Scientists recently published one of the largest and most thorough anatomic explorations ever of the area commonly referred to as the G-Spot.Read More
In studying the sex fantasies of more than 4,000 Americans for my book Tell Me What You Want, I discovered that there’s one person who’s more likely to appear in our sexual fantasies than anyone else: a current romantic partner (or, if you’re single, an ex-partner). However, our fantasies aren’t only about our partners. For example, sometimes we fantasize about “forbidden fruit”—you know, people our partners might disapprove of, like their best friend or a sibling. Or perhaps we might fantasize about people that our culture or society would consider off-limits, such as someone else who’s married.
So just how common are these “forbidden fruit” fantasies ? And do they differ based on gender and/or sexual orientation? Here’s a look at what I found when I dug into the data:Read More
I’ve seen a lot of articles lately about sex robots and how they’re supposedly going to revolutionize our sex lives. A lot of these articles make the assumption that there’s a lot of demand and desire for sex robots, but is that really the case? How many people are into the idea of getting it on with a bot anyway? And are robots likely to replace a lot of human-on-human sex?Read More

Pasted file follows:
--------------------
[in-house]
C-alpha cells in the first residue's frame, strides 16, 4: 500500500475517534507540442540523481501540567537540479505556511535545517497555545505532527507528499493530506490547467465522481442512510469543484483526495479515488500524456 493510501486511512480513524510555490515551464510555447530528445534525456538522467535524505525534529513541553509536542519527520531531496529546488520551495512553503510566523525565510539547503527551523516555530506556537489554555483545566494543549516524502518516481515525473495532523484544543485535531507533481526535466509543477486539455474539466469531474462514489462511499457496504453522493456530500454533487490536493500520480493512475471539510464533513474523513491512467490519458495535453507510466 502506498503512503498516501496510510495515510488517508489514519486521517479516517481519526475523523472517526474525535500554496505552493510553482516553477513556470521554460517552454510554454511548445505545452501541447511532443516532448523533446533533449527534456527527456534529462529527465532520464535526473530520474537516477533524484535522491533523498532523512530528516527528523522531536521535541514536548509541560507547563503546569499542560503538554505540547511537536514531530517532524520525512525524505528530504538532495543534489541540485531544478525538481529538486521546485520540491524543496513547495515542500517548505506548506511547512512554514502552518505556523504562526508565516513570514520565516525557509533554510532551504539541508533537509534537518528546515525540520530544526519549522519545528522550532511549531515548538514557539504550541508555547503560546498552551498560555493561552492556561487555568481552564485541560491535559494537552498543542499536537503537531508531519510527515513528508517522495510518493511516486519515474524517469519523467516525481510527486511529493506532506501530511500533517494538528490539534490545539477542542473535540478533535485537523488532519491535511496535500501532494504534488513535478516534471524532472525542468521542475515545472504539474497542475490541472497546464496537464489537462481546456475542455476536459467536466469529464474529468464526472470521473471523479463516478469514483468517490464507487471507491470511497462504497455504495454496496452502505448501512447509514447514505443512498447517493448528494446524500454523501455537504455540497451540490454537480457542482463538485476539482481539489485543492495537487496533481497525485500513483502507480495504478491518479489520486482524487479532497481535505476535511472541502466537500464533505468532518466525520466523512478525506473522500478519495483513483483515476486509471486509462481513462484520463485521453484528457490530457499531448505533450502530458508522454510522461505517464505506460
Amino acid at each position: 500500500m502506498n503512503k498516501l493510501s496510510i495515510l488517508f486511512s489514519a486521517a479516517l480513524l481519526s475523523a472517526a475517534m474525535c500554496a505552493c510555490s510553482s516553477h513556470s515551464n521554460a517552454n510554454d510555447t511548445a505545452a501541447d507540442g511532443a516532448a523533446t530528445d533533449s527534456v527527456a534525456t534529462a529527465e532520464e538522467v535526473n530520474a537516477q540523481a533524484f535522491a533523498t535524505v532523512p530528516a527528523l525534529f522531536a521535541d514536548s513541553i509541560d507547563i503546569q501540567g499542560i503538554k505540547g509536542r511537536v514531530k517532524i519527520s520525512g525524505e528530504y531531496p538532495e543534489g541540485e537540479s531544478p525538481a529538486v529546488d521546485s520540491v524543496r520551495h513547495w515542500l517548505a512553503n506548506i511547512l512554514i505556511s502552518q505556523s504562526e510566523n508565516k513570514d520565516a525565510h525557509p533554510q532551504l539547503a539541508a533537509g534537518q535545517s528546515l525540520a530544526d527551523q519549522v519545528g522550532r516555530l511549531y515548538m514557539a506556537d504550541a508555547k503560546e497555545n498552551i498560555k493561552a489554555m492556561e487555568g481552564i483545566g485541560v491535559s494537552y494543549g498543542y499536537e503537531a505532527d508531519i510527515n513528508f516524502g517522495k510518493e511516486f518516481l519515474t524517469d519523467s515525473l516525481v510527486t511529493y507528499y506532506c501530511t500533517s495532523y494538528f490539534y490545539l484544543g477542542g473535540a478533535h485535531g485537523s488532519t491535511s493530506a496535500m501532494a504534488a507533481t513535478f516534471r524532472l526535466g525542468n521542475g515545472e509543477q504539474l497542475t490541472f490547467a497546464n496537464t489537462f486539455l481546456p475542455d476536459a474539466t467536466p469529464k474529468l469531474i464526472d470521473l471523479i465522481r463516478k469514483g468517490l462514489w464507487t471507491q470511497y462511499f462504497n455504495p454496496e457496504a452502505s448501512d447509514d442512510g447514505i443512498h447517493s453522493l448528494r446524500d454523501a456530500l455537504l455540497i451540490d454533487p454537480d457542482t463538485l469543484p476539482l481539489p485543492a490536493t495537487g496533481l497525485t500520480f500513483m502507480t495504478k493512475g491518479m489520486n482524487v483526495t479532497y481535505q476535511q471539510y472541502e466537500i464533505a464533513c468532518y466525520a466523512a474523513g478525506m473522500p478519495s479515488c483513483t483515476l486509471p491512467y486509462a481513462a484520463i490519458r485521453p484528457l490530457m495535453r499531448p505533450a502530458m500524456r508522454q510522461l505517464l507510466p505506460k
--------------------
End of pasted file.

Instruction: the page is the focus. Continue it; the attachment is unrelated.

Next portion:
How are men’s and women’s sexual fantasies similar? And how are they different? I surveyed 4,175 Americans about their sex fantasies as part of my book Tell Me What You Want and uncovered the answers. Below, I've put together a brief video that highlights some of the important areas of overlap, but also some of the key ways in which men’s and women’s fantasies diverge.Read More
I surveyed 4,175 Americans from all 50 states about their sexual fantasies for my book Tell Me What You Want. Participants were asked to describe their favorite sexual fantasy of all time, as well as report on how often they fantasized about hundreds of different people, places, and things. They were also asked extensive questions about their personalities, sexual histories, and demographic backgrounds. The results are a treasure trove of information about what it is that turns us on and why. Here’s a sneak peek at seven of the most fascinating things I found:Read More
Psychologists and psychiatrists use the term paraphilia to refer to unusual sexual interests. In other words, a paraphilia represents a desire for an uncommon sexual object or activity. Hundreds of different paraphilias have been described at one time or another; however, there are only eight specific paraphilias listed in the current DSM: fetishism, transvestism, voyeurism, exhibitionism, frotteurism, pedophilia, masochism, and sadism.